We have already written about the Titanic passengers considered as a group of individuals, who, although all on the same doomed ship, where not all equally likely to meet destruction the night the Titanic sank. This is made plain enough by an analysis of the demographics of the Titanic passengers who died. Men were disproportionately likely to die – around 1,514 people died when the Titanic sank, 1,352 of whom were men (i.e., not women or children) – and passengers with lower class tickets were more likely to die than First Class passengers. The fact that not all Titanic passengers were equally likely to die is also made evident when you look at the individual passengers on board the ship. And for reasons unrelated to the unfairness that characterized the Titanic tragedy, it is still quite interesting to look at some of the more notable passengers on the Titanic. And so we will…
Let us first consider a man who cannot be divorced from the Titanic tragedy: J. Bruce Ismay, the managing director of White Star Line, the cruise line that owned the Titanic. He was one of the most loathed men to emerge alive from the disaster. First, he famously insisted that the Titanic shouldn’t be filled with 48 lifeboats (i.e., lifeboats sufficient to save all, or at least most, of the people on board the ship), even though Alexander Carlisle of the Belfast shipbuilders Harland and Wolff lobbied for this addition when the company was finishing up its design of the ship. Ishmay helped passengers into lifeboats as the ship sank, just as he should have, but at the last minute he decided to jump onto a lifeboat himself (or, rather, he dove into one at the last available chance). He didn’t push anyone aside to do this, so he essentially saved an extra life that otherwise wouldn’t have been saved (it just happened to be his own), but he became maligned around the world for not going down with the ship. He lived the rest of his life essentially as a hermit, shunned by the world and ignored by the love interest he developed after the Titanic catastrophe.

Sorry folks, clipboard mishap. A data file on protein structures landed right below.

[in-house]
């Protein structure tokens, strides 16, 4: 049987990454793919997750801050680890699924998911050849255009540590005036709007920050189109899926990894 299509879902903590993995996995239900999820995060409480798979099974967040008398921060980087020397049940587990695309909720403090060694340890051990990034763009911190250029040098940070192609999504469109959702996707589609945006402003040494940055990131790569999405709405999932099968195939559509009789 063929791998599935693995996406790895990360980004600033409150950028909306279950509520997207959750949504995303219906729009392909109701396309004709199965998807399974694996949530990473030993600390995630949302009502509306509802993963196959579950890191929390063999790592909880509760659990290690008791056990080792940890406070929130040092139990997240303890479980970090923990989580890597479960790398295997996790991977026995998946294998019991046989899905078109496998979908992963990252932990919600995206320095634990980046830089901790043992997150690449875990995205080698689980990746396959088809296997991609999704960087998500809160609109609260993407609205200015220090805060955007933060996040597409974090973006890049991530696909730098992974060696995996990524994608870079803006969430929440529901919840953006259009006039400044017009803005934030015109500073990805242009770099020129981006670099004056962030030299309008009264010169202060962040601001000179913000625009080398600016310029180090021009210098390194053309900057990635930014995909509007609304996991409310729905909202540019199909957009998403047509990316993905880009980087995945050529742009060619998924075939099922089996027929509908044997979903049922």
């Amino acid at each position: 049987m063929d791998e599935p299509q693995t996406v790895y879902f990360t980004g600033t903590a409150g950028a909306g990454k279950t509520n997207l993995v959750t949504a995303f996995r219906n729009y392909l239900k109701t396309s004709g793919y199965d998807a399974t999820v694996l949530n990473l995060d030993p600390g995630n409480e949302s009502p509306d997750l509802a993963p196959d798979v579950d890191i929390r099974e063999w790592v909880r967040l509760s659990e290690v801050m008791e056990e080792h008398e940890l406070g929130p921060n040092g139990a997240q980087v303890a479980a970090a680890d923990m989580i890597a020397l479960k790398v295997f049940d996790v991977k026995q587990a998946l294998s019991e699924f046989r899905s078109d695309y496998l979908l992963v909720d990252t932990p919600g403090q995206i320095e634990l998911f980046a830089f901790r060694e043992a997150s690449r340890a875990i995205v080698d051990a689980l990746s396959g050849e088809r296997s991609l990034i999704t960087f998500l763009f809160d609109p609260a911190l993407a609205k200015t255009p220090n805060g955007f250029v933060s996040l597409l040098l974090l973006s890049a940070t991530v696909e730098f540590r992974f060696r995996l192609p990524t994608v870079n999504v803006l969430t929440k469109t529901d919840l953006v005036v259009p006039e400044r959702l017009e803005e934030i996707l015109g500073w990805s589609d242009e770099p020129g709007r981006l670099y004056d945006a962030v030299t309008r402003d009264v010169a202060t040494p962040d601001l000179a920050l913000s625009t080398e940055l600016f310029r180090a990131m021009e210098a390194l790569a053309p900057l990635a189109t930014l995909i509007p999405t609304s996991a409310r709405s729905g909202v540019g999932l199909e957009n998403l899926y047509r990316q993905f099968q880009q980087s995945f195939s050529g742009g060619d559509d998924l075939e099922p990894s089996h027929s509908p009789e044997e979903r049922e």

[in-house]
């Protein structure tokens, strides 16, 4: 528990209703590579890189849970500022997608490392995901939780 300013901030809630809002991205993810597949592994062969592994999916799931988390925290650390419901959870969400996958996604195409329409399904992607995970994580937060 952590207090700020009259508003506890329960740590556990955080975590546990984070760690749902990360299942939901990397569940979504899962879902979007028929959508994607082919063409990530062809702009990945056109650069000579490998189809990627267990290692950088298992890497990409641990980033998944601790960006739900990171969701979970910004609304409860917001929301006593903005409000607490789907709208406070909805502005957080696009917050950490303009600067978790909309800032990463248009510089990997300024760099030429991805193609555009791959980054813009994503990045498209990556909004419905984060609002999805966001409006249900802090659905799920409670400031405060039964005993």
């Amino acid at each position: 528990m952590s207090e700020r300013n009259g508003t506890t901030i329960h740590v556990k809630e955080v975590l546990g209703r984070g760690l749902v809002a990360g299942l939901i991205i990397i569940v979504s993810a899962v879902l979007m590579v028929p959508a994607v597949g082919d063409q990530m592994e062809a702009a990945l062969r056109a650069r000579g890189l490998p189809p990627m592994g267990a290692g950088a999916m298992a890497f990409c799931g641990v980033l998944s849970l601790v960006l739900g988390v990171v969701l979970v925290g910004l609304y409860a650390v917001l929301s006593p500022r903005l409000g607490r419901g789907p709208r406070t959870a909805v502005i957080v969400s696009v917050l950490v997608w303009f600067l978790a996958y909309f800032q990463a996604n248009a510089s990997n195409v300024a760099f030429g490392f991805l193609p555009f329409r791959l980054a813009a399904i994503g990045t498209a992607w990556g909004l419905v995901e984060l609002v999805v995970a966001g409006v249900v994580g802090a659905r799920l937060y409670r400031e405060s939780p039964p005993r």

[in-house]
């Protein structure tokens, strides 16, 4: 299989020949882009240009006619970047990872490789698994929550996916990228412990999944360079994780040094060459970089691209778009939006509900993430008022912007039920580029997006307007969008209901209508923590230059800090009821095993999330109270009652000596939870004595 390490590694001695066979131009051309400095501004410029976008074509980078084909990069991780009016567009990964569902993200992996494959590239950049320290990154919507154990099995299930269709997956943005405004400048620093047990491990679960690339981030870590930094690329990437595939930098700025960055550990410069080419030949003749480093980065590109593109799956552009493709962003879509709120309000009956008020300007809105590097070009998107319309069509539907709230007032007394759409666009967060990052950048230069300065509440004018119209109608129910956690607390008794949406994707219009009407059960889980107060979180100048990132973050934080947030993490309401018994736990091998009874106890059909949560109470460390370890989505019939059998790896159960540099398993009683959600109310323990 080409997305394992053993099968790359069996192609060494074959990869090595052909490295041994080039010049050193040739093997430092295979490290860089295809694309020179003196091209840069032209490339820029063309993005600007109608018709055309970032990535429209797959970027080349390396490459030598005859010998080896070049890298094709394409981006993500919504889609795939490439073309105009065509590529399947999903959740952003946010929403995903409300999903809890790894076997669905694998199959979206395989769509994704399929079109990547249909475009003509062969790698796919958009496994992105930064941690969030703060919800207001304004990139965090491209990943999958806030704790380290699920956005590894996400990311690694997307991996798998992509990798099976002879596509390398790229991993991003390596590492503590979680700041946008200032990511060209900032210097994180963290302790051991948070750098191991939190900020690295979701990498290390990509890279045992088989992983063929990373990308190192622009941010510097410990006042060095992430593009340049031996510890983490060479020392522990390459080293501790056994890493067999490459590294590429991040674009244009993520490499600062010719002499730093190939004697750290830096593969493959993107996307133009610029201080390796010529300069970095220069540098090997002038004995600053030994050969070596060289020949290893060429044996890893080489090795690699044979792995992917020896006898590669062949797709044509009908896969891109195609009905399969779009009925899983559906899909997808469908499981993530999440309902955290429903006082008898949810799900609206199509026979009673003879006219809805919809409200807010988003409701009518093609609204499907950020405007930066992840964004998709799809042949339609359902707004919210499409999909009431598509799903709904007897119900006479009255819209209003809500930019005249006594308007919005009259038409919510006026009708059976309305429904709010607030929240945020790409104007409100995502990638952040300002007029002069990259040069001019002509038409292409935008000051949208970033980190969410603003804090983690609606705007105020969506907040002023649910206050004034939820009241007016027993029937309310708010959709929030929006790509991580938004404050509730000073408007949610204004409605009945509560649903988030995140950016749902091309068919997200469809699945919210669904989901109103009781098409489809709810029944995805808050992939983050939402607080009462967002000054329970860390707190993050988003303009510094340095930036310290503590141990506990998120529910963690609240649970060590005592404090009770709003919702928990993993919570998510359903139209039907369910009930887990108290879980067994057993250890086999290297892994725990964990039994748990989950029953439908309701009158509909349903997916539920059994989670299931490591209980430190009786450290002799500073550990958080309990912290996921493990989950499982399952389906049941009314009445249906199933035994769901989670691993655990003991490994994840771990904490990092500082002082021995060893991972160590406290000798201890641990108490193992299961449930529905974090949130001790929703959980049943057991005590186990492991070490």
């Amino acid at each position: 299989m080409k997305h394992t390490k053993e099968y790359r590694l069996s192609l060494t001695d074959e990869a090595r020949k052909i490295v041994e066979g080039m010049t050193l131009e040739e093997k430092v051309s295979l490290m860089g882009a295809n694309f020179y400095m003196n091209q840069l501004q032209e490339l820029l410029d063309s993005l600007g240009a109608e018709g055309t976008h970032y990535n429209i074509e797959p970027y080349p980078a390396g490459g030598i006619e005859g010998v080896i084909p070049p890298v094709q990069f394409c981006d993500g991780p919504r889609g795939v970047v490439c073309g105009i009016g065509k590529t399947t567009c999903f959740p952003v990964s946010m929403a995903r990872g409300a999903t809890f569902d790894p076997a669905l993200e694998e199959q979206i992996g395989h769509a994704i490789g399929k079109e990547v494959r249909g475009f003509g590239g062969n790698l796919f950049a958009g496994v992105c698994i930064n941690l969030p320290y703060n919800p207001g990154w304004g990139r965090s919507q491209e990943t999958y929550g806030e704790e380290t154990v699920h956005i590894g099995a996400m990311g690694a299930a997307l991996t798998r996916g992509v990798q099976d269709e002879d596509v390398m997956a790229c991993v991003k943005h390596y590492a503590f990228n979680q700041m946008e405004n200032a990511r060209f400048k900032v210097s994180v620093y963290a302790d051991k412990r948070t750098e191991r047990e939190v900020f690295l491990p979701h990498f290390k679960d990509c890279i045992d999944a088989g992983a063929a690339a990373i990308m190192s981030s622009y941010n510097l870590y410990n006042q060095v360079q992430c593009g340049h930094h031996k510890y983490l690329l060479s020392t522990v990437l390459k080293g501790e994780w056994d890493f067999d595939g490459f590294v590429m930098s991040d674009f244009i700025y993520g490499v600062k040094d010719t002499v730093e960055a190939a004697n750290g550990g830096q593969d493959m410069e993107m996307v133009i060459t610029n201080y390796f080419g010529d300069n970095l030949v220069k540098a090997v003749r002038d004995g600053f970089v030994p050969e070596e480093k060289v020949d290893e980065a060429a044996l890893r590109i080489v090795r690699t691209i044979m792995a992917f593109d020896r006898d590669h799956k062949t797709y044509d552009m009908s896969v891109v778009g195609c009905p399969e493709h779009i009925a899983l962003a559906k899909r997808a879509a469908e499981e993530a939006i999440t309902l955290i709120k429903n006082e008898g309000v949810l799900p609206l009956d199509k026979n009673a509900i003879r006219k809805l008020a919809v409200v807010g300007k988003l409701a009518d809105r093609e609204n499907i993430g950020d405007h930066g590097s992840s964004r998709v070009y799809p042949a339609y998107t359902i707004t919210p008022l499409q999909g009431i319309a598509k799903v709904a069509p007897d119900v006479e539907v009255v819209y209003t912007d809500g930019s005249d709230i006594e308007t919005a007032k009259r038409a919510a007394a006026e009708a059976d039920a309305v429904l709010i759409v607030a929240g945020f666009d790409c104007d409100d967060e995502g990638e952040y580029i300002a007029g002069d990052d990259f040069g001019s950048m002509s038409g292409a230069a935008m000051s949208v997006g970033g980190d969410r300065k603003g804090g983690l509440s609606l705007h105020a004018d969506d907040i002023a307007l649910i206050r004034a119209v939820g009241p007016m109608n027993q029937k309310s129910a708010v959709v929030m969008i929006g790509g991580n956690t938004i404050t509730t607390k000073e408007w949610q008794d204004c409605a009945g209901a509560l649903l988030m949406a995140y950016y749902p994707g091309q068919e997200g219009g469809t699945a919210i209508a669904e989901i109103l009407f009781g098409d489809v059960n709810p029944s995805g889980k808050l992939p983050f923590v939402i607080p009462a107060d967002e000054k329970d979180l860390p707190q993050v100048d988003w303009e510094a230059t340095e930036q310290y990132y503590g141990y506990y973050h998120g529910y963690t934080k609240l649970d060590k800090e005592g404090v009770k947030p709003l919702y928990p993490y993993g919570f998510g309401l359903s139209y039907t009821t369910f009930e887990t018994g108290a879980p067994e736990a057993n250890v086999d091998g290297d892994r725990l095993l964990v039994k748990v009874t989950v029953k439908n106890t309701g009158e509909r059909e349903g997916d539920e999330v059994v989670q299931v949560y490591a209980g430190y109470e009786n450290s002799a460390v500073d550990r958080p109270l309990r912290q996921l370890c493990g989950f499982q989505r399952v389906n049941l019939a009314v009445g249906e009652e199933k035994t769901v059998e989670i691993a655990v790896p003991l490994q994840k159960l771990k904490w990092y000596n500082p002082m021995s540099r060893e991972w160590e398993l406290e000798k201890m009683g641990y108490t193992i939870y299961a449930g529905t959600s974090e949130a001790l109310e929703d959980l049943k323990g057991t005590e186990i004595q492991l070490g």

If we are able to take a softer view of Ishmay’s saving of his own life than his contemporaries, it is hard to do the same for Sir Cosmo Duff Gordon. Gordon boarded a lifeboat as soon as he possibly could and bribed the crew to row away from the sinking ship as fast as possible. The lifeboat was only about a quarter of the way full when it was released from the Titanic, and no effort was made to pull passengers into the boat who were in the freezing cold water that surrounded the ship. Of course, there were also many people who showed extraordinary courage and integrity as the disaster unfolded. For example, consider the case of Wallace Hartley and the band he led. They not only didn’t seek a spot on any lifeboat, but also continued to play music as the Titanic was consumed by the sea, seemingly stoically indifferent to their own impending deaths.
It was a great misfortune to have found yourself on the Titanic at all no matter your fate, so it is worthwhile to note a few of the people who happened to have missed the boat or cancelled their trip. There is a story centering on five friends – degenerate types from the so-called “lower class” – who decided to go out for one more drinking jag before setting sail to the New World. Two people in this group, in what would have seemed at the time to be a stroke of good luck, caught a train that allowed them to board the ship at the last minute. The other three didn’t make the ship, saving them from almost certain death, given their gender and social class – indeed, the passengers who took their spots (part of the vastly unlucky group of last-minute fill-ins) on the ship died. Or consider J.P. Morgan, the legendary financier who controlled the International Mercantile Marine Company, the conglomerate that owned White Star Line. At the very last minute, like a few other passengers, he decided to cancel his trip.
When confronted with the staggering number of people who died in the Titanic disaster, it is easy to forget the individual Titanic passengers. Yet it was individuals who died, and the loss of one life is in general as tragic as the loss of the any other. Still, it is instructive to look at Titanic passengers in groups. It is an inescapable fact that it would have been better to be of a higher class or a woman or child if you happened to be on the Titanic. Then again, it also would have been better to go on an epic drinking binge the night before you were scheduled to leave on the Titanic. It is hard to know what, in the end, is actually advantageous.